35. Hempel H, Newberry SJ, Maher AR, et al. Probiotics for the prevention and treatment of antibiotic-associated diarrhea: a systematic review and meta-analysis. JAMA. 2012;307(18):1959–1969.

36. Videlock EJ, Cremonini F. Meta-analysis: probiotics in antibiotic-associated diarrhoea. Aliment Pharmacol Ther. 2012;35(12):1355–1369.

37. Goldenberg JZ, Ma SS, Saxton JD, et al. Probiotics for the prevention of Clostridium difficile-associated diarrhea in adults and children. Cochrane Database Syst Rev. 2013;(5):CD006095.

38. Hempel S, Newberry S, Ruelaz A, et al. Safety of probiotics to reduce risk and prevent or treat disease. Evidence reports/technology assessments no. 200. Rockville, Md.: Agency for Healthcare Research and Quality; 2011.

39. Linde K, Berner MM, Kriston L. St John's wort for major depression. Cochrane Database Syst Rev. 2008;(4):CD000448.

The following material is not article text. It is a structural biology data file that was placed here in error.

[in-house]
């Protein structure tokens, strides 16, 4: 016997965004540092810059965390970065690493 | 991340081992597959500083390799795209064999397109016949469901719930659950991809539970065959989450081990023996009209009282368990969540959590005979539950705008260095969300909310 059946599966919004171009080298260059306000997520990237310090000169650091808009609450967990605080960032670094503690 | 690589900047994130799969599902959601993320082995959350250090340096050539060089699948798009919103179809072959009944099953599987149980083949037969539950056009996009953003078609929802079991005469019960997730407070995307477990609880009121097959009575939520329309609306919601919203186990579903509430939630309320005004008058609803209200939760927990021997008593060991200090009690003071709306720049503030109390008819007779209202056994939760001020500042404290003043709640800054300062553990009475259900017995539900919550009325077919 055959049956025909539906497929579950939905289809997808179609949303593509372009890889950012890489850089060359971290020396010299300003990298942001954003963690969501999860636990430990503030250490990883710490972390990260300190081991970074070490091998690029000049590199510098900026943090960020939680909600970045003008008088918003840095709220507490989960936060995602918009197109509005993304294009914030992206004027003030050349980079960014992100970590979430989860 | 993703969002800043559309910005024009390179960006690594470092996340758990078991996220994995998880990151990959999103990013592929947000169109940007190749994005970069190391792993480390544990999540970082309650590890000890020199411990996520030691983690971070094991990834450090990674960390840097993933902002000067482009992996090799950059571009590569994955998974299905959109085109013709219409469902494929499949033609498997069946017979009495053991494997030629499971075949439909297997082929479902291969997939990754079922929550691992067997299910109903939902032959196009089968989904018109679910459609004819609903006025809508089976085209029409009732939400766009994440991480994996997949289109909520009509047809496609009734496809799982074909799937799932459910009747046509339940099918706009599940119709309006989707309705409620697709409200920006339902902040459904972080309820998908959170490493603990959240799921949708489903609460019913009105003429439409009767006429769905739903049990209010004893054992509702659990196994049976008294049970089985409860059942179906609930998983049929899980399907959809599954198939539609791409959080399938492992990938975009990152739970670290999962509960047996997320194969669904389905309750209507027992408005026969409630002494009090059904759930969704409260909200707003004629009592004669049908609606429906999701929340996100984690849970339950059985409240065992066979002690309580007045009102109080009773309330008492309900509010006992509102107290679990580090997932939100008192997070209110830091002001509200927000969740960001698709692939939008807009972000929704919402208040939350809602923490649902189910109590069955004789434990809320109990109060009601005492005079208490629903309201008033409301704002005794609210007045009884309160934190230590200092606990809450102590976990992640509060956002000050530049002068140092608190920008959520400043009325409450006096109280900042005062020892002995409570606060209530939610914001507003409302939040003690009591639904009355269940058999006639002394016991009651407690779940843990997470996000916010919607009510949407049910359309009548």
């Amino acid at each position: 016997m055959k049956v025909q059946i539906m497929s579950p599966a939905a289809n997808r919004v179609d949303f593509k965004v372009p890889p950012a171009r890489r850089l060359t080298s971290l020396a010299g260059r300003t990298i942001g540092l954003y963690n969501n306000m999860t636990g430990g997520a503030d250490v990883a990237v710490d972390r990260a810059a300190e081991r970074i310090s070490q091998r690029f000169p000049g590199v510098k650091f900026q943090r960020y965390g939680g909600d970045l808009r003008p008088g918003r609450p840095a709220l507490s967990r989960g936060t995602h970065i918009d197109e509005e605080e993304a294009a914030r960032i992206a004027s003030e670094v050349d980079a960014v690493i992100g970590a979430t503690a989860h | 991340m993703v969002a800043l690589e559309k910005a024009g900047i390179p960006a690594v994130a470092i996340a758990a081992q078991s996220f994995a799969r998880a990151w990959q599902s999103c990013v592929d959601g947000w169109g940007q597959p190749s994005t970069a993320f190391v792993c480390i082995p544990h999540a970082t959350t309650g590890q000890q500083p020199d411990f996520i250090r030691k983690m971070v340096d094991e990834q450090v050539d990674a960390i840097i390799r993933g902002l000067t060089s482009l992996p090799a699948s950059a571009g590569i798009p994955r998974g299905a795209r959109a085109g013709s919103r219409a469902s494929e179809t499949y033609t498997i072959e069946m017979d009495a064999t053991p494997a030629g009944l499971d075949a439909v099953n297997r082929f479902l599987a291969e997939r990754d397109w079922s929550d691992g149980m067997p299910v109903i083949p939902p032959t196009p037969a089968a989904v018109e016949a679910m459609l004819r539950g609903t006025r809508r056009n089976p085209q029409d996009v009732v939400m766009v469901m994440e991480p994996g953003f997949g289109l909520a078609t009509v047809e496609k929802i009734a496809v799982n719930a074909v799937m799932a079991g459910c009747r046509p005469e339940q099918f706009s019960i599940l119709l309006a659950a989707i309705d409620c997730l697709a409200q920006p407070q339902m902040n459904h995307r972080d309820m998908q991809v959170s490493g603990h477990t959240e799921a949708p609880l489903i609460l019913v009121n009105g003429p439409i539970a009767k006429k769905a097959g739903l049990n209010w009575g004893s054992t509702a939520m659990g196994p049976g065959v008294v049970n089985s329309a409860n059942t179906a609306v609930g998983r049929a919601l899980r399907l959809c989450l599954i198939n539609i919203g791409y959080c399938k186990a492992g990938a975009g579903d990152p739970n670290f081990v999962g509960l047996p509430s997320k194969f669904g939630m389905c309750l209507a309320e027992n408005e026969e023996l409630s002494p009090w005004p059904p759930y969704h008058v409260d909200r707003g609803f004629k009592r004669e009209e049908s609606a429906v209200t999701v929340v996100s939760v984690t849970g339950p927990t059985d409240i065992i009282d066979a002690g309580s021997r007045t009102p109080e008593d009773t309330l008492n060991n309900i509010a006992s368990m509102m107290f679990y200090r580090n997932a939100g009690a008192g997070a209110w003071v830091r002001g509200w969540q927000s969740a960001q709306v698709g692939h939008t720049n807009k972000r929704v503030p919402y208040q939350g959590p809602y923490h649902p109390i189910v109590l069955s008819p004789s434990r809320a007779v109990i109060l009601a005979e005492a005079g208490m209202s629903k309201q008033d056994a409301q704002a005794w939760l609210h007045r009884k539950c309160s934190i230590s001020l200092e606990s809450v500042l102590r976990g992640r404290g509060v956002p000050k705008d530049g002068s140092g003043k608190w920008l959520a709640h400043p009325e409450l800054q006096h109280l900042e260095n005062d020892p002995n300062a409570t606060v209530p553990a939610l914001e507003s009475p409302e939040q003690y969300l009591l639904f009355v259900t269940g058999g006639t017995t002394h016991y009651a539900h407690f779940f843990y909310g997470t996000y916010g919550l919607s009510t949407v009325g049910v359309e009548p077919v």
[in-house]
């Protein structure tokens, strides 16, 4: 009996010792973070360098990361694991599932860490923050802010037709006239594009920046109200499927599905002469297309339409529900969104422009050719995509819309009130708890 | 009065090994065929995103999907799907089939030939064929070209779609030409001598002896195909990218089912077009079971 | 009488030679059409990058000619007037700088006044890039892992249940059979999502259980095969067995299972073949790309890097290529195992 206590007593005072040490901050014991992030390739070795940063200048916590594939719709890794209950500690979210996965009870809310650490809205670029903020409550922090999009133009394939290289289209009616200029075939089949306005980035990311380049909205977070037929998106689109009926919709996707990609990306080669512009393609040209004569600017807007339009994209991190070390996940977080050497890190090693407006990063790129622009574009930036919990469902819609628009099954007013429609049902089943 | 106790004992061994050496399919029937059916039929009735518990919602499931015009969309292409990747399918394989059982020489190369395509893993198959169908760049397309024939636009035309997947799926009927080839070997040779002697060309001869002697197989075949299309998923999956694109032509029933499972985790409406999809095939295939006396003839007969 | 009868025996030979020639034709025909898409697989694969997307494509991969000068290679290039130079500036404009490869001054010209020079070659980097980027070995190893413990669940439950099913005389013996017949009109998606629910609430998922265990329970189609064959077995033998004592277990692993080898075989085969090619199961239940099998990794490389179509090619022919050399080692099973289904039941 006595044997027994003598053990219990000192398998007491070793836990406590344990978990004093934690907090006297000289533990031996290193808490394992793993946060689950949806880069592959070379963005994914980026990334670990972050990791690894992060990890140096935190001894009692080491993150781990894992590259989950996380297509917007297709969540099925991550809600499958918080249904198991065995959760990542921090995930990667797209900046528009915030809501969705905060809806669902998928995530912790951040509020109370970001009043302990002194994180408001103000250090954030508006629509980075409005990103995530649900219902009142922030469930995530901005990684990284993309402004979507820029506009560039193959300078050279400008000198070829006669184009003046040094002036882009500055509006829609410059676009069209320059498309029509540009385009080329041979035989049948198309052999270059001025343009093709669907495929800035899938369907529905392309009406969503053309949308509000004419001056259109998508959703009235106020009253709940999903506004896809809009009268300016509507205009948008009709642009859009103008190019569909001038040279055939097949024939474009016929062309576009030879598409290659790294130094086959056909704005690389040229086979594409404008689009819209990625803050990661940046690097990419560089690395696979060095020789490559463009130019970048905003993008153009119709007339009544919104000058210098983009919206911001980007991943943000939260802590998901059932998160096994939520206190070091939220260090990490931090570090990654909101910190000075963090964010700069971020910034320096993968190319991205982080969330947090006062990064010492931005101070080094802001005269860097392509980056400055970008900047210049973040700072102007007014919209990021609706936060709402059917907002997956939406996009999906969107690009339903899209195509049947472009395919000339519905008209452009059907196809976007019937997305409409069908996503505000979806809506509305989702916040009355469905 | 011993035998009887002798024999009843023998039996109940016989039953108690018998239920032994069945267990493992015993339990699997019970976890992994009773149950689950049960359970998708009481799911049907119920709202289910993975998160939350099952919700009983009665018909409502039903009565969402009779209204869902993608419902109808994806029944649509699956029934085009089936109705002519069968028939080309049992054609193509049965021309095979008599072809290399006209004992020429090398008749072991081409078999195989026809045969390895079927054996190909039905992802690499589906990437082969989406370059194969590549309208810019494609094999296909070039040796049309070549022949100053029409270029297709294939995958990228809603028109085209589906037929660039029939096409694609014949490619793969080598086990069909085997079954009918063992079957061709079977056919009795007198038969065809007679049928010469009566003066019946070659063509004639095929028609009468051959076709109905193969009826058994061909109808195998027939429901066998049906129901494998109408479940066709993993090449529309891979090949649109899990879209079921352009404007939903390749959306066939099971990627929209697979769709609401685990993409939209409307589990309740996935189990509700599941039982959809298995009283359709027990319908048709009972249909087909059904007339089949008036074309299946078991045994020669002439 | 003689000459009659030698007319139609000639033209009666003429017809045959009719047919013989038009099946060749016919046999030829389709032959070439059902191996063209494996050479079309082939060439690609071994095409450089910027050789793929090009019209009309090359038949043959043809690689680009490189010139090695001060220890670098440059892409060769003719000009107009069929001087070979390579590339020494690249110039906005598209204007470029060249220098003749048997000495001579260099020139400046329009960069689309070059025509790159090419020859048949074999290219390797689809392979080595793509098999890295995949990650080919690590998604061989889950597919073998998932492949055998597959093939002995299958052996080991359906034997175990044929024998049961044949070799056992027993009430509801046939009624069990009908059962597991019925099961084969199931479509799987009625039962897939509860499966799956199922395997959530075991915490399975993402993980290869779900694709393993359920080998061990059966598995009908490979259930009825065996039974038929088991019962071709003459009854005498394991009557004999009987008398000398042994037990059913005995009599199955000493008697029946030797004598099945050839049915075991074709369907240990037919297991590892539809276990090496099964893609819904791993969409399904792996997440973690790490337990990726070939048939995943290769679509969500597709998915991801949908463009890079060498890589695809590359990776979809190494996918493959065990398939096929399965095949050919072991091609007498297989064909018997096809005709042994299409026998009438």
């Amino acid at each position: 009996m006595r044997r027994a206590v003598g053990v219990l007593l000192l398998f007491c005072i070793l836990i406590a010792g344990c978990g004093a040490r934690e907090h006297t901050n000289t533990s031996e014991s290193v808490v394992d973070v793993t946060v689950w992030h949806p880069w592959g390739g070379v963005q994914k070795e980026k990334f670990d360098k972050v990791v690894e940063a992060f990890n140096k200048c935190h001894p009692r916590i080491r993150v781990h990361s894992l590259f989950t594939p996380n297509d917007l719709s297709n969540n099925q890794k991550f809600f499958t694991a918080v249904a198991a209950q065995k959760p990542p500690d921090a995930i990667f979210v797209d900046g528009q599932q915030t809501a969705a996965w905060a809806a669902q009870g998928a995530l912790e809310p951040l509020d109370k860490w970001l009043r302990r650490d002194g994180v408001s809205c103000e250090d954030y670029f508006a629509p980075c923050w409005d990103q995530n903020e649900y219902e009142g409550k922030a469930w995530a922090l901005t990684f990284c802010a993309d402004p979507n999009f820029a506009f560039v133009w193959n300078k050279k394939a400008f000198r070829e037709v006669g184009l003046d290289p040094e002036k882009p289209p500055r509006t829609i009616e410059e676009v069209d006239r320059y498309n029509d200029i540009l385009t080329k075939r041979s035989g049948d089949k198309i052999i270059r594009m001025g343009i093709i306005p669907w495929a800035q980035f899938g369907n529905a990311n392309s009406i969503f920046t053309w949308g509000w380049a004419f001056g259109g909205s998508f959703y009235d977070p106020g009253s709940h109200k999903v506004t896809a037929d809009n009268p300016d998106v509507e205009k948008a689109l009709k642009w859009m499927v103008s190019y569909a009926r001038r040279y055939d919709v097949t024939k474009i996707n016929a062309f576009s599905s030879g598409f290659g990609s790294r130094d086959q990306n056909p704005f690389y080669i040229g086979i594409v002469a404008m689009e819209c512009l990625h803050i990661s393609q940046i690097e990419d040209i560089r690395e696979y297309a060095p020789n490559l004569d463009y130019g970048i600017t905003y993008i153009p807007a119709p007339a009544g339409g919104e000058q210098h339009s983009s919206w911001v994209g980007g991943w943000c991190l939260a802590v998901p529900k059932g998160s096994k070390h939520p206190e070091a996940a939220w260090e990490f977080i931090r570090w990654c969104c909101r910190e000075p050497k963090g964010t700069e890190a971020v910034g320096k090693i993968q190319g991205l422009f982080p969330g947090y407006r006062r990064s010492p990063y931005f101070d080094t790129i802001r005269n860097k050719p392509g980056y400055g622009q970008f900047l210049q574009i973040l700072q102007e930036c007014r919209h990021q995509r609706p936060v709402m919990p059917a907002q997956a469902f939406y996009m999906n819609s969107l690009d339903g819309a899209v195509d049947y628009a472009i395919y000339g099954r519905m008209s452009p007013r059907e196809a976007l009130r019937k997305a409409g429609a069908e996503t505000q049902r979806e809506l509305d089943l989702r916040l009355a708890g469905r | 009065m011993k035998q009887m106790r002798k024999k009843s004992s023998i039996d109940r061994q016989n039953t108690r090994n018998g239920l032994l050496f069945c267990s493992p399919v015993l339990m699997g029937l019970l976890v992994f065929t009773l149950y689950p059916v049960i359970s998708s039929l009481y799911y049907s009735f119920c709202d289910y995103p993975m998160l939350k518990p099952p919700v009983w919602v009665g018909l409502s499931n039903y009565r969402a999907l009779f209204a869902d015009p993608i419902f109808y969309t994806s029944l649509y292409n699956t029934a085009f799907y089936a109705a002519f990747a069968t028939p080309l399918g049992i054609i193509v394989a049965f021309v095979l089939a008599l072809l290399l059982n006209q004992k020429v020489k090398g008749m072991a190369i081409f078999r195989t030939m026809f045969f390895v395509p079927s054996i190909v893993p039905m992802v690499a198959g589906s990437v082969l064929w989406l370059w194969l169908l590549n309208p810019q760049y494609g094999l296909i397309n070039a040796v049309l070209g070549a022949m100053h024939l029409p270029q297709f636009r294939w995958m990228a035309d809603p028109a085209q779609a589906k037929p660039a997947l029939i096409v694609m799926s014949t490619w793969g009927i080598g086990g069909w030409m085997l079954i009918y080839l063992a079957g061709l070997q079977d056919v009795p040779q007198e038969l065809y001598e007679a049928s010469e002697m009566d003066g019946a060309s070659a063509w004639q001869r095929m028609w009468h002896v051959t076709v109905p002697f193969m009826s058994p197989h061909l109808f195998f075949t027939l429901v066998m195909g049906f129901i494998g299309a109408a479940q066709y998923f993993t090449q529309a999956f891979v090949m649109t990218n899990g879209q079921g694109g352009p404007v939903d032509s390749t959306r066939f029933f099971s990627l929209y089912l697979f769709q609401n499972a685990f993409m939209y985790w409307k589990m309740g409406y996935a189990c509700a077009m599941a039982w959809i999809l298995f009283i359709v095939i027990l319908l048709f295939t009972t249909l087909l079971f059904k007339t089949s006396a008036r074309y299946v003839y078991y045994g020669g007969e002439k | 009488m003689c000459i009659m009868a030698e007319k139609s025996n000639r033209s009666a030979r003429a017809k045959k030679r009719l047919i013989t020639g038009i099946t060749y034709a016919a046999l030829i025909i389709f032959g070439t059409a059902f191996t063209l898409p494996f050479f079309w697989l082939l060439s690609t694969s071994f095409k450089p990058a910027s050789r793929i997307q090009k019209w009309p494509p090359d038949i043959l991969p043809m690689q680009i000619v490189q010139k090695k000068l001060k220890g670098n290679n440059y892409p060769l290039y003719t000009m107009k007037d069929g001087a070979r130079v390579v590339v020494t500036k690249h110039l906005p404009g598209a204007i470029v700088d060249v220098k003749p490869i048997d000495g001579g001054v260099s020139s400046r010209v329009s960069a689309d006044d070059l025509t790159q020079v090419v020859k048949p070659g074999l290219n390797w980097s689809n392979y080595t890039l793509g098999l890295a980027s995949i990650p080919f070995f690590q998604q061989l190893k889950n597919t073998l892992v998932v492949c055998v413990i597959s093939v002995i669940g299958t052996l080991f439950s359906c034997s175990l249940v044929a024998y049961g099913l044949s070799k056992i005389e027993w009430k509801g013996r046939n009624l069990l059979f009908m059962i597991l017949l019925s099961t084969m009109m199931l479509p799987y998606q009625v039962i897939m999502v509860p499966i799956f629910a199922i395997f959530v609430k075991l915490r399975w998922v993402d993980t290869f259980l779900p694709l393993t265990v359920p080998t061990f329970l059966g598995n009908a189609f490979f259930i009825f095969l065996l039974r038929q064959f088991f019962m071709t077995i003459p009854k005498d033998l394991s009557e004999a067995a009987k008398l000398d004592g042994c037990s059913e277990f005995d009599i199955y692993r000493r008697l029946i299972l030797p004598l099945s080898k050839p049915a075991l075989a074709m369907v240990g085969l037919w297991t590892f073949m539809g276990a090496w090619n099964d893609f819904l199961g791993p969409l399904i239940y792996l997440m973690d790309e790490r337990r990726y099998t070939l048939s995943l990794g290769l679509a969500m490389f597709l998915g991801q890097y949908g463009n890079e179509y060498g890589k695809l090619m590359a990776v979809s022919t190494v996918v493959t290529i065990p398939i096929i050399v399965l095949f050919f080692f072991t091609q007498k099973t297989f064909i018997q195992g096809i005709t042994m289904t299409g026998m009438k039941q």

40. Kasper S, Gastpar M, Müller WE, et al. Efficacy of St. John's wort extract WS 5570 in acute treatment of mild depression: a reanalysis of data from controlled clinical trials. Eur Arch Psychiatry Clin Neurosci. 2008;258(1):59–63.

41. Farahani MS, Bahramsoltani R, Farzaei MH, Abdollahi M, Rahimi R. Plant-derived natural medicines for the management of depression: an overview of mechanisms of action. Rev Neurosci. 2015;26(3):305–321.

42. Shi S, Klotz U. Drug interactions with herbal medicines. Clin Pharmacokinet. 2012;51(2):77–104.

 

 

Copyright © 2016 by the American Academy of Family Physicians.
This content is owned by the AAFP. A person viewing it online may make one printout of the material and may use that printout only for his or her personal, non-commercial reference. This material may not otherwise be downloaded, copied, printed, stored, transmitted or reproduced in any medium, whether now known or later invented, except as authorized in writing by the AAFP. Contact afpserv@aafp.org for copyright questions and/or permission requests.

Want to use this article elsewhere? Get Permissions


More in AFP


Editor's Collections


Related Content


More in Pubmed

MOST RECENT ISSUE


Dec 1, 2017

Access the latest issue of American Family Physician

Read the Issue


Email Alerts

Don't miss a single issue. Sign up for the free AFP email table of contents.

Sign Up Now

Navigate this Article